If you do not have a fast computer or its graphics/display adapter is below average, you can disable some or all visual effects in Windows to make your device more responsive.
First, let's review the recommended memory (RAM) configurations for average performance in Microsoft Windows (this is so often overlooked):
- devices running 64-bit editions of Windows Vista or newer should have at least 8 GB of RAM installed,
- devices with 32-bit editions of Windows Vista and later should have 4 GB of RAM installed (this is also the maximum usable amount of memory supported in 32-bit/x86 Windows),
- a Windows XP device should have at least 2 GB of RAM installed.
The quickest way to find out details about Microsoft Windows is to use keyboard shortcut WINDOWS KEY+PAUSE. The latter key might be named PAUSE/BREAK on some keyboards.
Alternatively, right-click or touch and hold (My) Computer or This PC in Start menu/screen or Desktop and select Properties from the menu.
In Windows Vista, 7, 8, 8.1 and 10, see what's written in the System section, the Installed memory (RAM) and the System type lines.
In Windows XP, verify the amount of RAM in the Computer section.
Please note that other means, such as using ReadyBoost, setting paging file to a fixed size, defragmenting system drive and troubleshooting performance-related events normally have a more noticeable effect on performance.
However, this does not mean that disabling some eye-candy does not make your device more responsive.
In Windows 10, the first thing to disable on a slow device is the Transparency Effects for Taskbar, Action Center and Start.
Open the Settings app (keyboard shortcut Windows Key+I) and navigate to Personalization, Colors.
In the original release of Windows 10 and the Anniversary Update, turn off the Make Start, taskbar, and action center transparent slider.
In Windows 10 Creators Update (April, 2017), scroll down to the More options section, below the list of available accent colors and turn off the Transparency effects slider.
In all versions of Windows, use keyboard shortcut Windows Key+Pause/Break to open System Properties.
You can also right-click or tap and hold My Computer or Computer on Desktop or in Start menu/screen and select Properties.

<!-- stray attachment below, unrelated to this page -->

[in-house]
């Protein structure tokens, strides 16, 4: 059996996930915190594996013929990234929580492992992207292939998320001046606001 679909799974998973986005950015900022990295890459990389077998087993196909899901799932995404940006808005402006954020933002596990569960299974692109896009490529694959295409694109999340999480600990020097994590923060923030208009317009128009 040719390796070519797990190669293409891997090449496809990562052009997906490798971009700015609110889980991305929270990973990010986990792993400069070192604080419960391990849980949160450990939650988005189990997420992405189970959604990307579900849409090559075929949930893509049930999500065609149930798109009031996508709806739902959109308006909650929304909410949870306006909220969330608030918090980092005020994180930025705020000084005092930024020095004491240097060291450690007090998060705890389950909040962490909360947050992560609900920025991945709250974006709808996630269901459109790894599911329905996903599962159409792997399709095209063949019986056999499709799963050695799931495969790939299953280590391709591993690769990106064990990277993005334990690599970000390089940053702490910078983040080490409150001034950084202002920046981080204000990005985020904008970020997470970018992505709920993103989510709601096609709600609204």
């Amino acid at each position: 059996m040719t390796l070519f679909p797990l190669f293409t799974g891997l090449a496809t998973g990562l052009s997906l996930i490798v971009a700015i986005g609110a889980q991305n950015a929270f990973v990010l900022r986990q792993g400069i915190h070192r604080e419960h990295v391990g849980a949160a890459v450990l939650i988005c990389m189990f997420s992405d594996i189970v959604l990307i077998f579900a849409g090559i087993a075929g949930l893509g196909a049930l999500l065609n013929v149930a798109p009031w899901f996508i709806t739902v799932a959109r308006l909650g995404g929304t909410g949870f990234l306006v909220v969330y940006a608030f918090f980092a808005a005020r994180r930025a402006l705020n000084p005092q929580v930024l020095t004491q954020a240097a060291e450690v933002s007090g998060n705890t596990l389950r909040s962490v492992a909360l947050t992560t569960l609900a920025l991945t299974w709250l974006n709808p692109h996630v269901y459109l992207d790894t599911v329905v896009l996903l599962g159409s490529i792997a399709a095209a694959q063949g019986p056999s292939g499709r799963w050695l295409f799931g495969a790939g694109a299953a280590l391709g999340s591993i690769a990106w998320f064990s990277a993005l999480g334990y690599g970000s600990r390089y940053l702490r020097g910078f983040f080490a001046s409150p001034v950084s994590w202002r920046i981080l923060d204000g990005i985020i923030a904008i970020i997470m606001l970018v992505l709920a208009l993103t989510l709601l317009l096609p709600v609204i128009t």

In Windows Vista, 7, 8/8.1 and 10, click Advanced System Settings on the left.
In the System Properties window, make sure the Advanced tab is open. Click Settings in the Performance section.
In Visual Effects tab of Performance Options window, click Custom. Then deselect the following items to disable some unnecessary eye candy:
- Animate controls and elements inside windows (only in Windows Vista, 7, 8/8.1 and 10)
- Animate windows when minimizing and maximizing
- Animations in the taskbar and Start Menu (Windows 7) or Animations in the taskbar (Windows 8, 8.1 and 10)
- Enable transparent glass (Windows 7 only)
- Fade or slide menus into view
- Fade or slide ToolTips into view
- Fade out menu items after clicking
- Save taskbar thumbnail previews (Windows 7, 8, 8.1 and 10)
- Show window contents while dragging
- Slide open combo boxes
- Slide taskbar buttons (only in Windows XP and Vista)
- Smooth-scroll list boxes
Then click OK twice to close the Performance Options and System Properties windows and for the visual changes to take effect:
You now have some processor-intensive animations and effect disabled while still having a modern Windows look retained.
If you have a really slow computer, you can try Windows Classic mode that looks a lot like Windows 2000 or Windows Me. This disables Windows themes, all visual effects and font smoothing. You will still have a modern Windows Start menu in Windows XP, Vista and 7, but it looks... umm... old.
In Windows 8, 8.1 and 10, this actually has very small effect on how program windows, Windows Store (aka Modern UI or Metro) applications, Start and Desktop look. Fonts might get a bit blurry, but this is fixable with ClearType.
To enable the classic look and bump performance up, select Adjust for best performance in the Performance Options window, Visual Effects tab.
This is what different versions of Windows look like while using Classic look.
Windows 8 and newer are not displayed here, as there are no important visual changes.